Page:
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S: The Invention of Hugo Cabret

A first poster of Hugo aka Hugo Cabret has been spotted in the wild

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Asa Butterfield from The Boy in the Striped Pyjamas as Hugo Cabret:

Brain Selznick certainly deserves kudos for the unique presentation of this story. What makes The Invention of Hugo Cabret so worthwhile, however, is that there is a really solid story foundation upon which all these unique elements are built. I have written before about how some children’s books transcend their market because they are so well written. I believe Hugo Cabret falls within this category. And yet it is a story that is also simply told. Selznick could have certainly taken the time to give even more detail and depth to the story but instead he kept his eyes focused on the market for which he was writing and by doing so creates a very rich and rewarding reading experience for both younger children and adults. In some aspects The Invention of Hugo Cabret is indeed simple–deceptively simple. Hidden within the mystery of the story Selznick introduces the reader to a turn of the century film maker of whom I had not heard whose part in film history plays a central role in the story.

It is the introduction of a real and factual person that makes Hugo Cabret stand out from other young adult novels. I know very little about Brian Selznick but reading his book certainly made me feel that he was a man after my own heart. I am a big fan of film and it delighted me so much to learn about this prolific film maker and what happened to his films. I am sure that his goal was to introduce this person into the lives of young people who would have otherwise never heard of him and my hope is that they, like me, will do more research and discover the wonder of early film making and the magic these people were able to create in the days before CG and big-budget special effects.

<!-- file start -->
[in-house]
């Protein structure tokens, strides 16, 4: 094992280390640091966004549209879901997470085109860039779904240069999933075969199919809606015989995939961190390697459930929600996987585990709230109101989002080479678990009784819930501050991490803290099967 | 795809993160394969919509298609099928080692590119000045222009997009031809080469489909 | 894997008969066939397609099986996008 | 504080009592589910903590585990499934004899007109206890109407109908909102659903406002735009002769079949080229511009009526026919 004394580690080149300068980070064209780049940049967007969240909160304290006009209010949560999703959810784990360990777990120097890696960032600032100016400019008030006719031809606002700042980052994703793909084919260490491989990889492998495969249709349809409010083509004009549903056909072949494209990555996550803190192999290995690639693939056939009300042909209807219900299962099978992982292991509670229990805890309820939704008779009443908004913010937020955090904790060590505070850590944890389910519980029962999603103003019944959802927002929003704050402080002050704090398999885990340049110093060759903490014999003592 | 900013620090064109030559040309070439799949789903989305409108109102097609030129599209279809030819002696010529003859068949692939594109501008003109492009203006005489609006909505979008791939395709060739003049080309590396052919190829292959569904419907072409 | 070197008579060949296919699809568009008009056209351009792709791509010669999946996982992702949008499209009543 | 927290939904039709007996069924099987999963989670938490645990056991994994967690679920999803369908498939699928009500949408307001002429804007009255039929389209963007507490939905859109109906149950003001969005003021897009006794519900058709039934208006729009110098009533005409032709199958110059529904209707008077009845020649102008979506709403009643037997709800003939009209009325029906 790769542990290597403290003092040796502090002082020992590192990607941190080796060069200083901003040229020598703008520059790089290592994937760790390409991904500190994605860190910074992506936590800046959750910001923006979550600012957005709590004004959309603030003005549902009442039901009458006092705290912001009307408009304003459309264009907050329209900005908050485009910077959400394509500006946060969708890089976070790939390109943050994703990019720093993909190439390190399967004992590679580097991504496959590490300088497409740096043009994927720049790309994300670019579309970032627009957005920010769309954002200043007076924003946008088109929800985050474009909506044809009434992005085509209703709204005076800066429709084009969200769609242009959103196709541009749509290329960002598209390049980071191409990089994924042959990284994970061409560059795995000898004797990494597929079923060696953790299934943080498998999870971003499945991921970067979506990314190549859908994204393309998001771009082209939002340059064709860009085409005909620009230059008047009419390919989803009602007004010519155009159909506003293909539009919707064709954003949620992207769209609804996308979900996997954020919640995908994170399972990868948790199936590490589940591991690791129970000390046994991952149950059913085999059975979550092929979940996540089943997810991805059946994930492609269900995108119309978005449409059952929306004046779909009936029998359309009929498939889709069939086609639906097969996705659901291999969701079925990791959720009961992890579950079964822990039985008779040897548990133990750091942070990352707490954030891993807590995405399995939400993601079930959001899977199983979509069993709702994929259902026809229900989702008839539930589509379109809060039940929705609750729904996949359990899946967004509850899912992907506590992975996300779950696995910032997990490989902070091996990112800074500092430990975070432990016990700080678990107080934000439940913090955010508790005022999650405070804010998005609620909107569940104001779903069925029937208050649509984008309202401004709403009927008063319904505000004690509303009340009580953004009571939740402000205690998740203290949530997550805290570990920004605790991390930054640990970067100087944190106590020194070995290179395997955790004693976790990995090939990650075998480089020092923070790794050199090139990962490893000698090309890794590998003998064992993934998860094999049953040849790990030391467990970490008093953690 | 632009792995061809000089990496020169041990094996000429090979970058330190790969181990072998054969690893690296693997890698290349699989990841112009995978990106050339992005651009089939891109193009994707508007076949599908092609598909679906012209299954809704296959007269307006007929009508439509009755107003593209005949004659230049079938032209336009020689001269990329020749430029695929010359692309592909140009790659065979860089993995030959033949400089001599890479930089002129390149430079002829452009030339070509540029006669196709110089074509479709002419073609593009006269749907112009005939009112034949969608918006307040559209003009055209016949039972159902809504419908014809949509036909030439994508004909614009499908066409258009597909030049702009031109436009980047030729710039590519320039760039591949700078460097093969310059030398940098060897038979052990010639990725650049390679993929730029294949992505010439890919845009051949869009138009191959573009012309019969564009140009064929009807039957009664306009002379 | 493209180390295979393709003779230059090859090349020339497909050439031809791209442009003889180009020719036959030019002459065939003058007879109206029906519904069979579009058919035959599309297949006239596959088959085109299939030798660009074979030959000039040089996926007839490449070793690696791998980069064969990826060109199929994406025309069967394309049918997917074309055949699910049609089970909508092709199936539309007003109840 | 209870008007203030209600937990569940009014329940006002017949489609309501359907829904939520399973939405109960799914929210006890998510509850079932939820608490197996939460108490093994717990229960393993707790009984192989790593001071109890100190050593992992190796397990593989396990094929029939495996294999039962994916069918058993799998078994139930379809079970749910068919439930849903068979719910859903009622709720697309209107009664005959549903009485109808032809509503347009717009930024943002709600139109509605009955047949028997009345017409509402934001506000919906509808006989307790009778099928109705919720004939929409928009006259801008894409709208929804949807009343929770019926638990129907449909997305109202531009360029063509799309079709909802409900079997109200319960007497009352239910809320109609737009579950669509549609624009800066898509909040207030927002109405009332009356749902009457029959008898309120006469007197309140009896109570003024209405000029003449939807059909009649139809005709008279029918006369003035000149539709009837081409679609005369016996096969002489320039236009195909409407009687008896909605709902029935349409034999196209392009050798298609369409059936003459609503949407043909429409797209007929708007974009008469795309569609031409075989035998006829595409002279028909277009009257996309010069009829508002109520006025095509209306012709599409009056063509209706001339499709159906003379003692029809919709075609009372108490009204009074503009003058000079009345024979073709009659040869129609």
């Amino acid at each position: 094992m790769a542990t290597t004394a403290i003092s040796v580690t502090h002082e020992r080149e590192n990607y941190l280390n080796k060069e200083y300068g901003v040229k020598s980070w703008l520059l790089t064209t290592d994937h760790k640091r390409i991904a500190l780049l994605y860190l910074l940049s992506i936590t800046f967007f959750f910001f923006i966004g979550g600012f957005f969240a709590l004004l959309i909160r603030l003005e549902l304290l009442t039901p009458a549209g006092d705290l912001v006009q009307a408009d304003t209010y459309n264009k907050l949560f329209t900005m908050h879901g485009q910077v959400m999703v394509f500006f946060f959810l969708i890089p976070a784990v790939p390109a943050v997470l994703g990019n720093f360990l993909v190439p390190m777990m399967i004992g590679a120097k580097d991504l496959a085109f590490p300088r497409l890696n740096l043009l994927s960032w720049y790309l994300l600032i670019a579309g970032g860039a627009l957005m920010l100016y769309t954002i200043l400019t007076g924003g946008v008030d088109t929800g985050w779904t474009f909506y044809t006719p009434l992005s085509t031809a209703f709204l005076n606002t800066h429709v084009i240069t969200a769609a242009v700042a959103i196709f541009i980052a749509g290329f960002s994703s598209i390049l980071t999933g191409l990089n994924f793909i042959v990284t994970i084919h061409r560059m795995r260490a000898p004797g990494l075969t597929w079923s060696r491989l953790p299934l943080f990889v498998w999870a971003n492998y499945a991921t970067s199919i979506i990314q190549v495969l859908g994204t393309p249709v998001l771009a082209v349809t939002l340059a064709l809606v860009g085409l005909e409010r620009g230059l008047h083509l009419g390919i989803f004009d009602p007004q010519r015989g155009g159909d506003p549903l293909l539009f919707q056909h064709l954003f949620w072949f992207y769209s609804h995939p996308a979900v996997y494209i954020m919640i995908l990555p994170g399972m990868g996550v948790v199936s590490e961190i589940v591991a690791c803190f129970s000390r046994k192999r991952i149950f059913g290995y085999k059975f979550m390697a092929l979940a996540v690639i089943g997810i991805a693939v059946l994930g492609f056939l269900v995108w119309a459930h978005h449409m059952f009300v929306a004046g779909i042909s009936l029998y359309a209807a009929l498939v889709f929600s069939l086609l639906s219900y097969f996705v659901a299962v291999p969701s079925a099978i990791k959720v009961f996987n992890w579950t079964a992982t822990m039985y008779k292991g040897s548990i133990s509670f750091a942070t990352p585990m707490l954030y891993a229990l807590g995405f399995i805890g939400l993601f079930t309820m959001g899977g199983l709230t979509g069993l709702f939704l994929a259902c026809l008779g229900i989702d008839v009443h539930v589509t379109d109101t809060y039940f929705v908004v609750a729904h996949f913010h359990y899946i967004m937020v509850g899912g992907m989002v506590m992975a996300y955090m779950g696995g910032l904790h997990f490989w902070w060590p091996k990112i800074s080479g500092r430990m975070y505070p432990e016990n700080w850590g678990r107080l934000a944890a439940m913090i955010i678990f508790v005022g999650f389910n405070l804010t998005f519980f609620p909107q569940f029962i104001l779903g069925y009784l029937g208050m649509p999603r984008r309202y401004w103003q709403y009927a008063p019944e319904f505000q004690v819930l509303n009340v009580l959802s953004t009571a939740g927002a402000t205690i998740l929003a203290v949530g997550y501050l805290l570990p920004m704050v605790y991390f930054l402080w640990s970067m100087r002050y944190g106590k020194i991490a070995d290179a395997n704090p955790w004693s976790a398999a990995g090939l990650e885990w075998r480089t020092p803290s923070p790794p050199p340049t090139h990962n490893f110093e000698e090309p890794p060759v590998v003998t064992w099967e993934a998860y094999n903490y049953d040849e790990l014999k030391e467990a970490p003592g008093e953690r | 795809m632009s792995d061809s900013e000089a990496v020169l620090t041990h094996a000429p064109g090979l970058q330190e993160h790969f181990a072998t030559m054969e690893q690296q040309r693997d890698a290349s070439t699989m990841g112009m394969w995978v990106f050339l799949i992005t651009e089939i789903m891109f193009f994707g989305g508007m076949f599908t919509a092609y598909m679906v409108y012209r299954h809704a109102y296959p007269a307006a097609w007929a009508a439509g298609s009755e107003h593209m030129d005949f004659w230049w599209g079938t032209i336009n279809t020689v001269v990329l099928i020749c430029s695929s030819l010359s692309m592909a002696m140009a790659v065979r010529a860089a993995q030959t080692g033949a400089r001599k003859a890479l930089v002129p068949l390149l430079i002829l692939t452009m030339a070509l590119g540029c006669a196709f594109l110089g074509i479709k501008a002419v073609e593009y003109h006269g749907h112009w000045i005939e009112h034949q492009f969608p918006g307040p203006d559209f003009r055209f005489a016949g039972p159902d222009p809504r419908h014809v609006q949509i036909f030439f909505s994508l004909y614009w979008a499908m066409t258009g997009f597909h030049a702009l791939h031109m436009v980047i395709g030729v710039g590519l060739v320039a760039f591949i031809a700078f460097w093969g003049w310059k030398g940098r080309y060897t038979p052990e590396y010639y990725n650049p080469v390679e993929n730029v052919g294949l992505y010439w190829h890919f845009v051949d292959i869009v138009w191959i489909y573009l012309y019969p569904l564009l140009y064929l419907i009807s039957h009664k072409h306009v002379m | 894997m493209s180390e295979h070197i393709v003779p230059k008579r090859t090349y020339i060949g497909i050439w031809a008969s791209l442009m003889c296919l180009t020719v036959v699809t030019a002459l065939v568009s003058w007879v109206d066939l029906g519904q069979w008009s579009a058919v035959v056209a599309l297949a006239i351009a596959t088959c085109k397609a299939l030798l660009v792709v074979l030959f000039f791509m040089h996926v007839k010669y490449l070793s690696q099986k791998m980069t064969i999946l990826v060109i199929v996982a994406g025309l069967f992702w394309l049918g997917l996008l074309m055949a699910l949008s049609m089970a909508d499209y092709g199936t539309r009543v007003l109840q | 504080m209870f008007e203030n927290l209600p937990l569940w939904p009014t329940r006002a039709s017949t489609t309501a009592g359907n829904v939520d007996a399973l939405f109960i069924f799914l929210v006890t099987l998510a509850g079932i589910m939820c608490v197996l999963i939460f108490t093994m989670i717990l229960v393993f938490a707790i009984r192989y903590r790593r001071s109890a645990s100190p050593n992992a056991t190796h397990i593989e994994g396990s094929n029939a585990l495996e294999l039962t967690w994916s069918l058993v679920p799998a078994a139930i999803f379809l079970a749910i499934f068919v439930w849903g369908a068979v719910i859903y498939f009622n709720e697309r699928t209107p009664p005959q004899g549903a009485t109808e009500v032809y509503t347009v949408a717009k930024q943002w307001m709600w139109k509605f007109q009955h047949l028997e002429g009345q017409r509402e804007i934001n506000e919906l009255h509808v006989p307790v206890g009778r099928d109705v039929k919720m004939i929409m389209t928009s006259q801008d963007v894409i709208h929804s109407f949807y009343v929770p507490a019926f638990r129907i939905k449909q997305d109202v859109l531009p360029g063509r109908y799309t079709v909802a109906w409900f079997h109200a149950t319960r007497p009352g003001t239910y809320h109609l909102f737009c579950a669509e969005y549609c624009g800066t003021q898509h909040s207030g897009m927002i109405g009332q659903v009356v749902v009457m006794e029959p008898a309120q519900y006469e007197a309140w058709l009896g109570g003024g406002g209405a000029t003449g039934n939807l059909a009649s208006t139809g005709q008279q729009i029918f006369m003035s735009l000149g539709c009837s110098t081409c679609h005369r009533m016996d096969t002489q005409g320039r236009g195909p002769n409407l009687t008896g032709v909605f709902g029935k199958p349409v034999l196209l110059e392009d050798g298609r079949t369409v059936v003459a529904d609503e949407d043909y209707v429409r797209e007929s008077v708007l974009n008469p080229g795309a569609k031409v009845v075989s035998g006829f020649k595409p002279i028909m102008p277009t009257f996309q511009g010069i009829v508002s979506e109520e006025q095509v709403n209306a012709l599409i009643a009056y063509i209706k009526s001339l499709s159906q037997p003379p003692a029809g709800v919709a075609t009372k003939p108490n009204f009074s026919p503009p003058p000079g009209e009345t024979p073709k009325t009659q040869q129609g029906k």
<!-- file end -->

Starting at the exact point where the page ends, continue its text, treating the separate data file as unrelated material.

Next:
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Title
The Invention of Hugo Cabret
Subtitle
A Novel in Words and Pictures
Author
Brian Selznick

Here’s the official synopsis for Hugo Cabret:

It is no wonder that this book has such appeal. Every little nook and cranny of the tale has some story element or visual element or combination of the two that engages the reader in the mystery and adventure as it unfolds for Hugo Cabret. Despite its daunting size and page count this is a very quick read. Multiple full page picture spreads and pages with as few as a single paragraph on them combine with a page-turning plot that makes the experience of reading this story a brief but fulfilling one. Selznick’s drawings are wonderfully detailed and do just as advertised: they propel the story forward. No image in the book is a simple rehashing of the prose, each image advances the story and makes the story come alive.

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